Over the last ten to twenty years, the term reactive attachment disorder, or RAD, has become more popular and more dreaded. Parents and even therapists have used this term when working with kids with severe acting out behaviors that have been in foster care or adopted. The term is supposed to represent a child who doesn’t have the ability to connect with others, a child who constantly manipulates others to get what they want, and who ultimately is abusive to their foster or adoptive parents.
Many of the kids diagnosed with RAD have been considered lost and incapable of getting better. Even some therapists have said that there is nothing you can do with these kids. Parents end up torn between the natural caregiving response inside them and the need for them to create a barrier of protection to protect themselves from their child.
With more research and information surfacing about brain development and how trauma affects the developing mind, it has become more clear as to why children with breaks in attachment, or children who have experienced trauma or neglect early on in their lives, develop a series of coping skills to avoid feeling vulnerable. Along with a more clear understanding of why kids who have been diagnosed with RAD act and behave the way they do, has come a better understanding of what parents and therapists can do in order to help them. And yes, it is very possible for kids diagnosed with RAD to get better when provided proper and effective treatment.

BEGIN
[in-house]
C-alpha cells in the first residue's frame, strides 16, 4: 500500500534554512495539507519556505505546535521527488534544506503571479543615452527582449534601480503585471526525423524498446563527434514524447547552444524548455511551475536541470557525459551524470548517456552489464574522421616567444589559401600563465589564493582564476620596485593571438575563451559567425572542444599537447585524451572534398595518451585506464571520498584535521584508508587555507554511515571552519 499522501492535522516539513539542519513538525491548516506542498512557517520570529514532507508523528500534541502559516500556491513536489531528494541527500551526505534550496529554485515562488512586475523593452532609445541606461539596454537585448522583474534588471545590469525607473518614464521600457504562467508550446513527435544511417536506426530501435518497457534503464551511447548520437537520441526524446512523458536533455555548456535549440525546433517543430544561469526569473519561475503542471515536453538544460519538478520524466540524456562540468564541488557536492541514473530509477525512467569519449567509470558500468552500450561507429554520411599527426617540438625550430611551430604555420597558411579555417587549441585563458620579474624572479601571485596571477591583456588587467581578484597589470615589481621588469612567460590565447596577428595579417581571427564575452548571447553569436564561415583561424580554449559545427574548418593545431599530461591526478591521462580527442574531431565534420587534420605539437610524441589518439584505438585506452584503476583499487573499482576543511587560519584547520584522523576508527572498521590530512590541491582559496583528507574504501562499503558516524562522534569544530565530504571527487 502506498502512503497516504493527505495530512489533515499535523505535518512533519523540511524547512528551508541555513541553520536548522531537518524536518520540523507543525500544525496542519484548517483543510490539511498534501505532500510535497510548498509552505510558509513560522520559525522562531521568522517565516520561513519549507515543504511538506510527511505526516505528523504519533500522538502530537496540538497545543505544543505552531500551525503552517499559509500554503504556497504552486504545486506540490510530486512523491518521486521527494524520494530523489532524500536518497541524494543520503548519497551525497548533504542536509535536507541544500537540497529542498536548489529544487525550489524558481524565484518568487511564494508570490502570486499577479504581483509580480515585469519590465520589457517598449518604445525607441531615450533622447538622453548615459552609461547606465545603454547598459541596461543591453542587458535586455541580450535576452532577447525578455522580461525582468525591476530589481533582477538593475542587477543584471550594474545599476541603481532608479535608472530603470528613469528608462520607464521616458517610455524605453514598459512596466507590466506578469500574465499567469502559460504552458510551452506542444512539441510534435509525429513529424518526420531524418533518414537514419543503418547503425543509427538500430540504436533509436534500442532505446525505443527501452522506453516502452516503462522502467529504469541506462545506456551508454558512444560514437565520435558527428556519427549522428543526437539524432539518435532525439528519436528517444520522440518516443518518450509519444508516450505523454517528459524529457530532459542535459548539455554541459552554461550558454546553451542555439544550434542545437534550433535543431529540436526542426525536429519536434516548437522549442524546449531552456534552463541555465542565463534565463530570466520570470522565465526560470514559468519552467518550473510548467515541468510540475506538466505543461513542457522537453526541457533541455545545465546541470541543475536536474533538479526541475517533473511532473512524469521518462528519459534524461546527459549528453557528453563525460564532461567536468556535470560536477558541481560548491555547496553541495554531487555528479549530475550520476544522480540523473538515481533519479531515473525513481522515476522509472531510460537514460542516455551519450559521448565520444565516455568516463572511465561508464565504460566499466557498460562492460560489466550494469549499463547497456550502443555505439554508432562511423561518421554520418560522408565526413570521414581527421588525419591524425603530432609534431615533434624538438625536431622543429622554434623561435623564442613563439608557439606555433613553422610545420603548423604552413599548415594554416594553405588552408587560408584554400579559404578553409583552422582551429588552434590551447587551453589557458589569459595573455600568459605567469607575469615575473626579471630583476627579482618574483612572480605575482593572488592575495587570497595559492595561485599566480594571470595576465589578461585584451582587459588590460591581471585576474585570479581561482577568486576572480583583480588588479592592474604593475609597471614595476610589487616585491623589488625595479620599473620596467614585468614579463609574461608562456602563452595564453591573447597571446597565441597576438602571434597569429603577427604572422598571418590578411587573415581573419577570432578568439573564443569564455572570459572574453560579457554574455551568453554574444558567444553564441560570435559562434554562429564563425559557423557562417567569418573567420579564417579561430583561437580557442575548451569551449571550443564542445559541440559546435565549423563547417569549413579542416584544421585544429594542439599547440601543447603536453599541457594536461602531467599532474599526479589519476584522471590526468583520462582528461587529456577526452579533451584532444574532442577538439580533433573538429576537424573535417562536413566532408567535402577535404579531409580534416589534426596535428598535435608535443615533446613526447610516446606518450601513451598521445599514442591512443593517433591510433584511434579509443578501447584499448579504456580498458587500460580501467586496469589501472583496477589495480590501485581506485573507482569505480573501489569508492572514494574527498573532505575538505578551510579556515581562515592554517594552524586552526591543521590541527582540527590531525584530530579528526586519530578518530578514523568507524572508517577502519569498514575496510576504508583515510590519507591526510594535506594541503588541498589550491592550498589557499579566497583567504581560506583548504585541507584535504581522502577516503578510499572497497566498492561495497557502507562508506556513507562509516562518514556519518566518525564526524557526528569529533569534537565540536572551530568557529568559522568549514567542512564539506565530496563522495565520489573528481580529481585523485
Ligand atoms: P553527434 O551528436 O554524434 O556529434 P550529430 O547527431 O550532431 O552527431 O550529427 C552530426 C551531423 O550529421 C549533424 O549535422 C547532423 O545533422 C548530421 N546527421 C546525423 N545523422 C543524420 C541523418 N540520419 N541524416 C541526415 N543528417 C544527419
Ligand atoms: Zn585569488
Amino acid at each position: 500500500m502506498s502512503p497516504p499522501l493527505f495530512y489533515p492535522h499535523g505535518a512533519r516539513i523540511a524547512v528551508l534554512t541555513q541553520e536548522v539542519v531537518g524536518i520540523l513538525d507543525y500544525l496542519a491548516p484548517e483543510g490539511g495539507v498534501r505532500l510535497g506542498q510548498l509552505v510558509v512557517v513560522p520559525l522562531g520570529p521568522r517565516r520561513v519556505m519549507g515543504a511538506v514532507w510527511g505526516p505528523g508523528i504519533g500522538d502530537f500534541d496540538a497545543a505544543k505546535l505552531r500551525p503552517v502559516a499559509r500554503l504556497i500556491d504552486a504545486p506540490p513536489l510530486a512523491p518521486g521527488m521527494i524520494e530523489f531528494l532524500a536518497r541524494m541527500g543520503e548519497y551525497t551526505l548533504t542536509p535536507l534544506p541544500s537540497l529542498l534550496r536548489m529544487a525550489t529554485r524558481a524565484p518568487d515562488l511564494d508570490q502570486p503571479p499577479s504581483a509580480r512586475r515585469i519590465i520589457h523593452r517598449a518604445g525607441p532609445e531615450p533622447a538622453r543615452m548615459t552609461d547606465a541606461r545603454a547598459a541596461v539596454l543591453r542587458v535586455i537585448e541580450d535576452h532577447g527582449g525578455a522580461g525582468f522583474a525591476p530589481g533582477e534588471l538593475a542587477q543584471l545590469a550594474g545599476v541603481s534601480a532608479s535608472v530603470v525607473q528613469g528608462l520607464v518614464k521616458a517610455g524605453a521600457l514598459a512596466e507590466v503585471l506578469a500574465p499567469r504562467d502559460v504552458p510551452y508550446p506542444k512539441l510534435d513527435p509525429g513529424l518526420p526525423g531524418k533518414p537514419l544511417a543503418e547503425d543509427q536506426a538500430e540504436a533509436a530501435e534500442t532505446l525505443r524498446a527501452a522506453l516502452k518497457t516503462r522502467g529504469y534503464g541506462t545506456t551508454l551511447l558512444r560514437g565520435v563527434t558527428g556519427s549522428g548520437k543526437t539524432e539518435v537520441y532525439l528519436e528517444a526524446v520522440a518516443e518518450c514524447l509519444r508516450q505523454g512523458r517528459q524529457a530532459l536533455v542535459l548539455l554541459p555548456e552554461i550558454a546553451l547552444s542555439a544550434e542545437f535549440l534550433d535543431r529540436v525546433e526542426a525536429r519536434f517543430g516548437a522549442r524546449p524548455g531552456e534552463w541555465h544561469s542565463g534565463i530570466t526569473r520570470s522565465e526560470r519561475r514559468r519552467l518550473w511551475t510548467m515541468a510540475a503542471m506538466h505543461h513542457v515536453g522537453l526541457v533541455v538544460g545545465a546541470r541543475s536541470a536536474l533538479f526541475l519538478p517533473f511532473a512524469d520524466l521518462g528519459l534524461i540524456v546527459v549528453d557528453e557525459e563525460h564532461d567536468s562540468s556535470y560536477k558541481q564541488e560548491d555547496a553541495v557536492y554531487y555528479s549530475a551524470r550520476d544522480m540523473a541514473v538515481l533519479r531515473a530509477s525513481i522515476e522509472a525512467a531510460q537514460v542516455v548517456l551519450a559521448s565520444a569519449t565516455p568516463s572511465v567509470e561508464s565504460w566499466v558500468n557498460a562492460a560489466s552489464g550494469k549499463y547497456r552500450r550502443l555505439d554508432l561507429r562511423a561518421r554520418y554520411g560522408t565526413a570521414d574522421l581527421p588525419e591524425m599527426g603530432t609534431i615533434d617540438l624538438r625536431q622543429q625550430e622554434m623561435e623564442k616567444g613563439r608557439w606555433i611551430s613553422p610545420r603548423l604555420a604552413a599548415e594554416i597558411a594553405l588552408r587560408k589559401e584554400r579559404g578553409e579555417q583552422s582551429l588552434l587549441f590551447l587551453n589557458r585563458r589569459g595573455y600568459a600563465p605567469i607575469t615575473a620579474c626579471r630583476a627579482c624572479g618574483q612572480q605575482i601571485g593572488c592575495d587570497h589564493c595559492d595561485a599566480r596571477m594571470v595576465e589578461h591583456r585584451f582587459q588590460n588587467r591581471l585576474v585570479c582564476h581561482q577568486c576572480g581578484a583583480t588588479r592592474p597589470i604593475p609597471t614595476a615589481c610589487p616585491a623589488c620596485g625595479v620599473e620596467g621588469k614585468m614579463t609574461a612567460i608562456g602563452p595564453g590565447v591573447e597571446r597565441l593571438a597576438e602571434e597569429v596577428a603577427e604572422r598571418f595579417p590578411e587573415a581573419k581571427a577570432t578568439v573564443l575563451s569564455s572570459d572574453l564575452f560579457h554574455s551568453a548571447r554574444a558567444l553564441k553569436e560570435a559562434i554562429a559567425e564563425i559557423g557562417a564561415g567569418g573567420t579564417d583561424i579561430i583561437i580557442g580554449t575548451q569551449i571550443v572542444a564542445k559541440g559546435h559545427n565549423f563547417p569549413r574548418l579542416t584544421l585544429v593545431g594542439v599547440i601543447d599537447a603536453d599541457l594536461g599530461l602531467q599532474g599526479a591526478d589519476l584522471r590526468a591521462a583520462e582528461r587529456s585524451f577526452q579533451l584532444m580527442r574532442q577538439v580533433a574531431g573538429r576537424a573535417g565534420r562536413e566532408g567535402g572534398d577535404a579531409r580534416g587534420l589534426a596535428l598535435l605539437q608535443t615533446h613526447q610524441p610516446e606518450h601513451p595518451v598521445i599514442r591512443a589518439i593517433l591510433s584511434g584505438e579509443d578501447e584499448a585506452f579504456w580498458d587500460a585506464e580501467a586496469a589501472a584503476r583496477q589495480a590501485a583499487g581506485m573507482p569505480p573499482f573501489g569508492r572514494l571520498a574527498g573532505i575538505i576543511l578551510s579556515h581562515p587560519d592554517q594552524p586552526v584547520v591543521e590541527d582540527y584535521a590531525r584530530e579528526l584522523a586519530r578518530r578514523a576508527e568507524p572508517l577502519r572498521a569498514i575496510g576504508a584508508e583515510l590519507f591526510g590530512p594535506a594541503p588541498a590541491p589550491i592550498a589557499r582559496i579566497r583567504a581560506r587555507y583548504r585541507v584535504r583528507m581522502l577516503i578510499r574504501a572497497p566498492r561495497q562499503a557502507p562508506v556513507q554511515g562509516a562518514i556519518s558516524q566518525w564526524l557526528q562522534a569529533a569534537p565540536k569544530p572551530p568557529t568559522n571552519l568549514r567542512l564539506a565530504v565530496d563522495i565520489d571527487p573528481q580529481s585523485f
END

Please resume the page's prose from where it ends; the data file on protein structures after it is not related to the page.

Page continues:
Many experts in the field of Early Childhood and Infant Mental Health don’t use the term RAD when diagnosing children. They describe the behaviors and symptoms of these children more in terms of security of attachment rather than absence of attachment. These experts more often diagnose a child with RAD-like behaviors with post-traumatic stress disorder (PTSD) rather than RAD because it better describes the causes of the behaviors and doesn’t suggest that the child has no level of attachment.
When you have a child who has been adopted or diagnosed with RAD or who has sever acting out behaviors, it is important to get the help and guidance of a therapist who specializes in attachment and who understands how to help your child develop a more secure attachment with you, the parents. This process usually takes time and is difficult but it is very effective and rewarding in the end.
For more information on attachment or to find a therapist in Arizona who specializes in working with kids diagnosed with RAD, please visit parentarizona.com